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Breslow: The truth behind postseason bullpens

Craig Breslow
September 24, 2018 - 8:10 pm

Oct. 6, 2016, the day the "Loogy" was formally laid to rest.

When Andrew Miller entered Game 1 of the ALDS with two outs in the fifth (yes, fifth) inning, the role of ultimate specialist was sufficiently replaced by the Multiple Inning Game-Changing Guy (MIGGY), at least as it relates to the postseason. Never more clearly, or with a reliever as dominant, was this strategy more apparent than with Miller, who nearly single-handedly led his Cleveland Indians to the World Series title.

Miller, in doing so, became the single most devastating weapon of the postseason.

While the strategy around Cleveland manager Terry Francona’s employment of his ace reliever has shaped bullpen trends moving forward, it gave rise to two important questions: First, is this truly the first time we’ve seen this model, and secondly, and perhaps more importantly, can this strategy prove successful over a longer sample size, say an entire season?

While the second question has a relatively straightforward path to resolution (namely evaluating and accepting the results of an organization with a willingness to run the experiment over an extended duration) the first takes a bit more ingenuity. (Disclaimer:  given my limited resources and bandwidth, all evidence presented is anecdotal.)

Looking back at the previous five World Series champions -- 2013 Red Sox, 2014 Giants, 2015 Royals, 2016 Cubs, and 2017 Astros -- we see a common footprint: dominant bullpens.

Sure, there were heroic offensive performances, gutsy starting pitching, and elite defensive plays. But truly inextricable from postseason success is the emergence of the dominant bullpen. As trends have shifted toward limiting exposure of starting pitchers to deeper lineups, expectations around quality and workloads of relievers have increased in magnitudes. If a front-line starter can impact 2-3 games in a postseason series, then shouldn’t we value the ability of a multi-inning reliever to impact 5-7 games in a series more commensurately?  

The long-standing argument that a starter can impact a game’s outcome more significantly from a cumulative volume perspective no longer holds the same weight given the diminished starter workload in the postseason. Often, the highest leverage innings are decided long after starters have been removed. Scheduled off days offer built-in recovery, such that it is rare that a key reliever is unavailable for a particular game or specific situation and thus managing fatigue is not the quixotic endeavor it once was.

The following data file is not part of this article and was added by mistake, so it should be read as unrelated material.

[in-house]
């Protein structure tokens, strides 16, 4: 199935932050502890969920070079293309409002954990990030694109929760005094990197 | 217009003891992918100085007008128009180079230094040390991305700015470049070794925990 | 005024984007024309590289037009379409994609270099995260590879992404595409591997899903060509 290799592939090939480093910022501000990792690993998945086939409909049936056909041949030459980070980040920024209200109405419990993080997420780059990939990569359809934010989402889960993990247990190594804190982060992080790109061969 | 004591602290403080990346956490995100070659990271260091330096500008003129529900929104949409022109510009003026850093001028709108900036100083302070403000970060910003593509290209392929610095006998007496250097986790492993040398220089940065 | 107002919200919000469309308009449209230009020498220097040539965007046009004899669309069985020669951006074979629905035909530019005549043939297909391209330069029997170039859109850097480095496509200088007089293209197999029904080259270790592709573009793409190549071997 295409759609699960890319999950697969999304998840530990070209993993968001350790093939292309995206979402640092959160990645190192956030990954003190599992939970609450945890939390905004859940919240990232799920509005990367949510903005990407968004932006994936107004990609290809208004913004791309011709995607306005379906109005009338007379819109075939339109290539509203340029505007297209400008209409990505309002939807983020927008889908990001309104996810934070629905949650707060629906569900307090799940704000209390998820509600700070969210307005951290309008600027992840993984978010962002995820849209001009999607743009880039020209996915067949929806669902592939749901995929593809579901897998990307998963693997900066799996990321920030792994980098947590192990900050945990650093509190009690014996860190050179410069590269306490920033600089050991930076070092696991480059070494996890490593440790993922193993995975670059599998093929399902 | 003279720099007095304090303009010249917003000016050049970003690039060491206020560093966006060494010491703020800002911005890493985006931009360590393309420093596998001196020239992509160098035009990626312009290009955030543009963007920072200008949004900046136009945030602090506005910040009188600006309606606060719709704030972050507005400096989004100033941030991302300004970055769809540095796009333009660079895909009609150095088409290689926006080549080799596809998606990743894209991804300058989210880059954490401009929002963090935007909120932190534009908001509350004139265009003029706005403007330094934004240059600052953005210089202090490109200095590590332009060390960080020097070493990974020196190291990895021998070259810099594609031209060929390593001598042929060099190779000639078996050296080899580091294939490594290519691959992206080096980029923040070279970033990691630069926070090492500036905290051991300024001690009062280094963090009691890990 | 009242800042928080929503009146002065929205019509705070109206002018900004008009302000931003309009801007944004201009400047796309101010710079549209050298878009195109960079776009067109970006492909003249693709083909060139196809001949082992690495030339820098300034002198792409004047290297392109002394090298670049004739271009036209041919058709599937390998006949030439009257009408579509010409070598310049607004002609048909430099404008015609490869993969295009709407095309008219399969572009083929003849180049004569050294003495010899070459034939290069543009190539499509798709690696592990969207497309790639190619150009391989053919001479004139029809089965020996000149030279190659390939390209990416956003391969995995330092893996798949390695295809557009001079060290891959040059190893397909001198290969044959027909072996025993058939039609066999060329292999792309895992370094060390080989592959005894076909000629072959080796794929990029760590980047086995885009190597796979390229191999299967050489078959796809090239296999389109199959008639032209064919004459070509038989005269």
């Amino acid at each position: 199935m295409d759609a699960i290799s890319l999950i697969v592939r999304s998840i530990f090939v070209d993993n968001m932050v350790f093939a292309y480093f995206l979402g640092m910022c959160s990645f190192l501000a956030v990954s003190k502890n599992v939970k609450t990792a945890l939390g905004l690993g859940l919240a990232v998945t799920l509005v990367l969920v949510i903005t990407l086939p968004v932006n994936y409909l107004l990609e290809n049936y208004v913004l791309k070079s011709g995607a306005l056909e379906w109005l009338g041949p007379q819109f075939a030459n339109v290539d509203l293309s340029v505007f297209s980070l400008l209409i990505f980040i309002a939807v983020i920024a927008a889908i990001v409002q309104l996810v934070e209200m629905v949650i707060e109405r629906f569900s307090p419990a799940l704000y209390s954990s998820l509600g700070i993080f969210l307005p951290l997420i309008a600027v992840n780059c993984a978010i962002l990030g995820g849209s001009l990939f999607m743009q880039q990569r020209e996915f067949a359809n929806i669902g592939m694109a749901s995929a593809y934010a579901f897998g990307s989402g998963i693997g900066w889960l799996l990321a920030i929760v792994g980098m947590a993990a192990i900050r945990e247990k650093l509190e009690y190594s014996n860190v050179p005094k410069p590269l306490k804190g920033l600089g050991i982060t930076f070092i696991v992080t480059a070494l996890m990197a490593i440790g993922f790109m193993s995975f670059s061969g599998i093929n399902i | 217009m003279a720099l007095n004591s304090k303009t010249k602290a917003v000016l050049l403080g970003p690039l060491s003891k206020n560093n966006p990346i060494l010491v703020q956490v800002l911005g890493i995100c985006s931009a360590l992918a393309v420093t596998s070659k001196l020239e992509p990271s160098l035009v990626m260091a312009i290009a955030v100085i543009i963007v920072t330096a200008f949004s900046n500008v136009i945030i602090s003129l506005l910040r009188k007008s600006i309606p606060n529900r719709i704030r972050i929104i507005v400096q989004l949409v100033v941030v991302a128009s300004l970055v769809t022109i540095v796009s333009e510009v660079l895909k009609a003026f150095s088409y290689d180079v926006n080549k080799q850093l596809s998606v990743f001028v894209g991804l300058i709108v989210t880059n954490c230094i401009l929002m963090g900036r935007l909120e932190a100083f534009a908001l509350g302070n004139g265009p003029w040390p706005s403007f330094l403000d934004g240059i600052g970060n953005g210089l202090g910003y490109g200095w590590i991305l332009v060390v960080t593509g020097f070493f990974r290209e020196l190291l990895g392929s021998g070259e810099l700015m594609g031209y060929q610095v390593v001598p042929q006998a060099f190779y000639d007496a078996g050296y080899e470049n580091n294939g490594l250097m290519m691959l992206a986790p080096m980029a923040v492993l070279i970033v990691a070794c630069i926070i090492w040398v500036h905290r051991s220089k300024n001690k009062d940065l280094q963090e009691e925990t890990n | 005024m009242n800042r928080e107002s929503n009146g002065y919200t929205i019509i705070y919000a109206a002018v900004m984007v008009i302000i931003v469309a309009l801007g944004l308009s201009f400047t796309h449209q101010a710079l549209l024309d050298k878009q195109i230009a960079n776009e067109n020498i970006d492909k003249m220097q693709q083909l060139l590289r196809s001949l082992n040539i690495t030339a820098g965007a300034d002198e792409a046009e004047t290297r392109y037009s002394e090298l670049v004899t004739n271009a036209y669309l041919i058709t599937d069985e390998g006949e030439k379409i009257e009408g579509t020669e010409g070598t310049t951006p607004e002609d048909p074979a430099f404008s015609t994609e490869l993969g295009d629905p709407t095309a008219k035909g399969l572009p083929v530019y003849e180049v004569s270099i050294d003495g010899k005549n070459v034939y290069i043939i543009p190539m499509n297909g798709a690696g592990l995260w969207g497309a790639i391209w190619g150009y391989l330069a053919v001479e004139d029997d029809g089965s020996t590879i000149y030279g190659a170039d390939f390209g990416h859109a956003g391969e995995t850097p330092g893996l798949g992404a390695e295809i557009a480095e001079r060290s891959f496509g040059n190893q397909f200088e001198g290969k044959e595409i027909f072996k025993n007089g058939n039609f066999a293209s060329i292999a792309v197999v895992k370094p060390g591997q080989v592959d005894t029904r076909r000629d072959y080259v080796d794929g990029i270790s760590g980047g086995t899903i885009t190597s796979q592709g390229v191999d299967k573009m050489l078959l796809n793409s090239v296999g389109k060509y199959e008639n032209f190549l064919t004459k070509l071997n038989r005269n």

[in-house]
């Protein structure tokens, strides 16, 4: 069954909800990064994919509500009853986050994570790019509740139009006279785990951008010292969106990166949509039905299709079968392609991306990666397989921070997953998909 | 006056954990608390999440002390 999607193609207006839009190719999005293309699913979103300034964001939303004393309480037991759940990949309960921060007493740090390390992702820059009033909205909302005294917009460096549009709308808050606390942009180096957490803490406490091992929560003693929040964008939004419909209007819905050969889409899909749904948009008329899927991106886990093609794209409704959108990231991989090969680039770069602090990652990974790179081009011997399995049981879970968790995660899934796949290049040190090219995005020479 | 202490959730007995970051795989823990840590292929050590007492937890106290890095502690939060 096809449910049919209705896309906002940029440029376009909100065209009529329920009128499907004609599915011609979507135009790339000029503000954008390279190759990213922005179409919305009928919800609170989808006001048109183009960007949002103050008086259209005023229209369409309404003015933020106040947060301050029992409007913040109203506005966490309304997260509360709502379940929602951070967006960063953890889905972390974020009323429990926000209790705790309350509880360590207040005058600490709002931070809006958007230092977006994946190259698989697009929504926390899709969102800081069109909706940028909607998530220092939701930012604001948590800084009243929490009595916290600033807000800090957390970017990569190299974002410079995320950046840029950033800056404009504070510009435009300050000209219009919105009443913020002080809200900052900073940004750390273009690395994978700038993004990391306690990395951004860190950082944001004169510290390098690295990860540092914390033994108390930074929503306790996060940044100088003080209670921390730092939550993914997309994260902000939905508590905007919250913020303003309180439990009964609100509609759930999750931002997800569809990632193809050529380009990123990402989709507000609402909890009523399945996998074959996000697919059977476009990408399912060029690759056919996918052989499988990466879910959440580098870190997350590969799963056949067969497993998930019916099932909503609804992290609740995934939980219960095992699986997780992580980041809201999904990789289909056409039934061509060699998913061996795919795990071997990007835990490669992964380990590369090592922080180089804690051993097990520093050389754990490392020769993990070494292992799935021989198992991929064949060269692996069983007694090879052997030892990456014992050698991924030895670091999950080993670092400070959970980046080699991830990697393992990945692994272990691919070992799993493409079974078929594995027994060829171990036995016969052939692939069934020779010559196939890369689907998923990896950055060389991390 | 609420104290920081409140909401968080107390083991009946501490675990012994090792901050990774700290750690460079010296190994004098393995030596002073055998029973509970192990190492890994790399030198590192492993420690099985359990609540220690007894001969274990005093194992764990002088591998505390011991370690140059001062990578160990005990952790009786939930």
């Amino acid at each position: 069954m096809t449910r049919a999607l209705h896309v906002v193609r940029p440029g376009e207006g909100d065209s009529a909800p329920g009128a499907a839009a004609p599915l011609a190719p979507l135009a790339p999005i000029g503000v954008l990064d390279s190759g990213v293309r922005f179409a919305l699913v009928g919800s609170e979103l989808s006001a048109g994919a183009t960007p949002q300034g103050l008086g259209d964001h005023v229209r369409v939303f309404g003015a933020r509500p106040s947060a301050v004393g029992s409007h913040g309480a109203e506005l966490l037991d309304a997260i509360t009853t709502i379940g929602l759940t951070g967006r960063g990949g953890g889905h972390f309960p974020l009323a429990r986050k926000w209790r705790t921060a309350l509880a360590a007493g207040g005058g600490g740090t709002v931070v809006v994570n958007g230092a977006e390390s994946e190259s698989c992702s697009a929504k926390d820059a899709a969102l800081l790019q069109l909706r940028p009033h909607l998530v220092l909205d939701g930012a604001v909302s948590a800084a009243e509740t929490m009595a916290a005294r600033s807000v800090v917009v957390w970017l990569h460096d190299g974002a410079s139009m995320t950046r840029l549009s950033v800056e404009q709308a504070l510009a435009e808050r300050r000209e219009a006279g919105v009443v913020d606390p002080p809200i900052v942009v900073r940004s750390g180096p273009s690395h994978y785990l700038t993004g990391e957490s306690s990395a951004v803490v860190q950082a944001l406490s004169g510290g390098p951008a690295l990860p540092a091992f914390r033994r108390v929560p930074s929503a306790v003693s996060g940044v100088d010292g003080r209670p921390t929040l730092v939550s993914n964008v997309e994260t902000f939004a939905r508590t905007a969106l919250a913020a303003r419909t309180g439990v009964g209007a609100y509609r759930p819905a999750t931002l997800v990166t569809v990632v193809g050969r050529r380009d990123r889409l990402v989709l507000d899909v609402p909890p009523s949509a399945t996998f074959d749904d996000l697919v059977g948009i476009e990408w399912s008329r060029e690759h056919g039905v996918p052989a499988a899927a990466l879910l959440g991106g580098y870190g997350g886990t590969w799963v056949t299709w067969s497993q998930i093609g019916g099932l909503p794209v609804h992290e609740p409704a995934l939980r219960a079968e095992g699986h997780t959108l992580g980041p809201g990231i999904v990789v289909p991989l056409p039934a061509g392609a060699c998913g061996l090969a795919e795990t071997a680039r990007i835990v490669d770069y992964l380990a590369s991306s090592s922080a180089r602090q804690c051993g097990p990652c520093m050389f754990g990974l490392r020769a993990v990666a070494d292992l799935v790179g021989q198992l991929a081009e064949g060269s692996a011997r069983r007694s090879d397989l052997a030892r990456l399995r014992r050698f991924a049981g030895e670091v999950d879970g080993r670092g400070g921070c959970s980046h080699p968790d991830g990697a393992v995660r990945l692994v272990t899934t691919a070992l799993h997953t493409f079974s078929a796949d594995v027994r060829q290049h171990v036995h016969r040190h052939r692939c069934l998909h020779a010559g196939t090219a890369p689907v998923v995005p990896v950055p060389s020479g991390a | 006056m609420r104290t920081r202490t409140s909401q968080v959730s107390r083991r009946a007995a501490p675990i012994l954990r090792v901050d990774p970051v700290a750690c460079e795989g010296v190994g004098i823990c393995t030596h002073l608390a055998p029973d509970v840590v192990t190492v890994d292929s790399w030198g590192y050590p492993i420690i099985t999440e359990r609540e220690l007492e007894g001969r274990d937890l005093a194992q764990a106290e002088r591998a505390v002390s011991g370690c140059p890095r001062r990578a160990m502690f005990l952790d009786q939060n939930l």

Given this phenomenon of ever-available postseason relievers, it is self-fulfilling that managers opt only to call on their most trusted few. The truly game-deciding scenarios are reserved for, in most cases, a seeming triumvirate of relievers.  

The goal of today’s manager and general manager then is simple. Use the 162-game regular season to provide both broad enough exposure and volume sensitive workloads to determine what individual or select individuals will create the core of a dominant bullpen used to win a 19-game post season.  

Simple, of course, is not always easy.  

Variables need be prioritized, track records and experience considered, and advanced reports and matchup data weighed. How does a dominant season with a late-season tail off compare to an unproven yet emergent young talent? Where may a redundant starting pitcher fall into the hierarchy of seasoned relievers? And perhaps most sensitive, how long to stick with a struggling reliever before moving on to the next best thing.  

September baseball, even after divisions are clinched and home fields established, provides a dress rehearsal for reconciling some of these conundrums. We often see unorthodox pitching matchups, players asked to stretch their versatility, and little-challenged relievers thrust into high leverage situations, all with an eye toward finding that elusive mix. The one that creates not just a formidable bullpen, but a dominant one. After all, that’s the new gold standard for postseason success.